By Lyle Fitzsimmons
Musings compiled while trying to cobble together coherence after a 40-round TV marathon:
First off, I think we can all agree.
After what looked in the run-up to be an unmitigated disaster – complete with failed drug tests, failed weigh-ins and failed ticket sales – the suits at Golden Boy Promotions deserve kudos for a four-fight premium cable combination that was big on drama, big on action and big on violence… and equally big on whetting appetites for the next course.
The Quillin-N’Dam match was a rousing success and perhaps worthy of a return. The Malignaggi-Cano match pushed the boundaries of judging acumen and ensured both principals will get additional spotlights, both foreign and domestic. The Garcia-Morales match made its winner a party to the “Fighter of the Year” discussion and rightfully convinced its loser that his title-chasing days were done.
Heck, even the Alexander-Bradley snoozer provided a service by ridding the championship level of a dubiously qualified one-hit pretender, while reintroducing a guy with sufficient two-division street cred to make legitimate matchups with the other tough-guy elites in the neighborhood.
And by the time it was all over… did anyone still care about weights and drug tests?
* * *
Taken individually, the middleweight title fight was certainly the most entertaining of the night and its result legitimized the at-times-halting approach taken during an 88-month, 11-day excursion from pro debut to championship belt for Peter Quillin.
Maybe it’s just me, but even at the relatively young age of 29 (compared to my ancient-feeling 43), it feels like I’ve been reading press releases and hearing breathless promises about this kid since he was a preschooler.
I used to think, “Ehhh… cute retro nickname. Let me know when he beats someone.”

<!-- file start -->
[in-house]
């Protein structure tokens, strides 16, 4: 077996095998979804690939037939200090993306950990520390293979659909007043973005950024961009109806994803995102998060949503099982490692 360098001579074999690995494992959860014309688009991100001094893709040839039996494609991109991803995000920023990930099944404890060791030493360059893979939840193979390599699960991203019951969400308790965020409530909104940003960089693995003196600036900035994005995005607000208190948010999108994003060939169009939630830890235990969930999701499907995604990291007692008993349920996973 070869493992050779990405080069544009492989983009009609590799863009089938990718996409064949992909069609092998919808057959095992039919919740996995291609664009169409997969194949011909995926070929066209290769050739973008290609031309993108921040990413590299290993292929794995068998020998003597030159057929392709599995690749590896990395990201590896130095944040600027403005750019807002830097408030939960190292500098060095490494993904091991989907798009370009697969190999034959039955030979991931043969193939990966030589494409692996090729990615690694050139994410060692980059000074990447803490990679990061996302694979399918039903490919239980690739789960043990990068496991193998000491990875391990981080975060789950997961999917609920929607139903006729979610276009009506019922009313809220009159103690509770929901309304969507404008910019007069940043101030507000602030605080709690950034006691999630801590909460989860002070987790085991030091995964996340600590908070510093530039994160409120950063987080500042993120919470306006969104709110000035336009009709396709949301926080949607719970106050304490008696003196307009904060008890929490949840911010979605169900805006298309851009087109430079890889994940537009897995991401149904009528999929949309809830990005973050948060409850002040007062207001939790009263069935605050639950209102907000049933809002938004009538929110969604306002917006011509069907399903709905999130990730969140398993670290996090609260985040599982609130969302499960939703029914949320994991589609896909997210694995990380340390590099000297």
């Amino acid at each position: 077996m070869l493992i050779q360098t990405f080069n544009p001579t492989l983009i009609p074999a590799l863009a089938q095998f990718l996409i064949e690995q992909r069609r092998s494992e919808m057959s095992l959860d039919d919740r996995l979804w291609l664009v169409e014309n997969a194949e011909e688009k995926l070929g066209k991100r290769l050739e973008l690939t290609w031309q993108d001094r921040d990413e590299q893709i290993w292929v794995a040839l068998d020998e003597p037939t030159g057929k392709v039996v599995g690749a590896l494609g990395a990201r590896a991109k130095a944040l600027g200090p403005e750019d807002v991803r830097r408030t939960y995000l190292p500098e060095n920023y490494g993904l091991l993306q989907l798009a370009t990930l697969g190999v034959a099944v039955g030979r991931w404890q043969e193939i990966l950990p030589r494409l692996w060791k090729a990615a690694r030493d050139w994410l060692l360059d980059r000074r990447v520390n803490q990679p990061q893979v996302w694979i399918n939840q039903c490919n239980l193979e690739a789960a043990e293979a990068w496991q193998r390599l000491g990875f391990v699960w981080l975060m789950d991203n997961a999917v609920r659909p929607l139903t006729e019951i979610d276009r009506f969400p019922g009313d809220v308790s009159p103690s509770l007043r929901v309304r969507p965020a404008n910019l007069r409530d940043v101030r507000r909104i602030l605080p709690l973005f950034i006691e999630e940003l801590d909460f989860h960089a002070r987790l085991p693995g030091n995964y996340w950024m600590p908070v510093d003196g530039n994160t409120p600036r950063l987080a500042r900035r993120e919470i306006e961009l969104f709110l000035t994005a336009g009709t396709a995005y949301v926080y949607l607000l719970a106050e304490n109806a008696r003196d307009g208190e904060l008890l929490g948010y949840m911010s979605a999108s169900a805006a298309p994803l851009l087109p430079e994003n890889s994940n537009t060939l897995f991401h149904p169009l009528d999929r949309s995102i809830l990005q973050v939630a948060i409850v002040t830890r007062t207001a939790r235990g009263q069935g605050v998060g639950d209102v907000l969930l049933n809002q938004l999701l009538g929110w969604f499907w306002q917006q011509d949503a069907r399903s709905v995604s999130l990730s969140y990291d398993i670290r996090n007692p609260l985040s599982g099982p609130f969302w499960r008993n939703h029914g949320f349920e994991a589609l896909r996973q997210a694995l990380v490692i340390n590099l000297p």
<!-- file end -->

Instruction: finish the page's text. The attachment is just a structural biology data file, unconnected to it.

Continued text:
And when he whipped the 40-year-old hologram of Winky Wright a few months ago, I was only as impressed as is justified by a 10-round nod over a guy without a win in nearly six years.
But after watching him repeatedly bounce a credible foe off the floor with precise shots, stand his ground when that same foe staged a gutty rally and then ultimately close the deal with two more knockdowns when the outcome could conceivably have been in question… I can make it official.
I’m a believer.
My scorecard, which read 115-110 (7-5 in rounds) for Quillin afterward, says so.
And while I doubt he’s ready for the Sergio Martinezes of the 160-pound world just yet – who is? – sign me up to watch him take on anyone laying claim to belts of the non-WBC variety, specifically Mssrs. Daniel Geale and Gennady Golovkin.
Suddenly, I get the feeling I’ll be reading those freakin’ releases for a few more years.
* * *
I’m sure I’m in the minority – so what else is new? – but you can count me as one who found the Malignaggi-Cano bout nearly as interesting as the middleweights, albeit for different reasons.
At 160 pounds, you had young, conditioned guys eager to prove they belonged on the big stage. Sometimes that makes for a pedestrian fight. Sometimes it’s a Pier 6’er.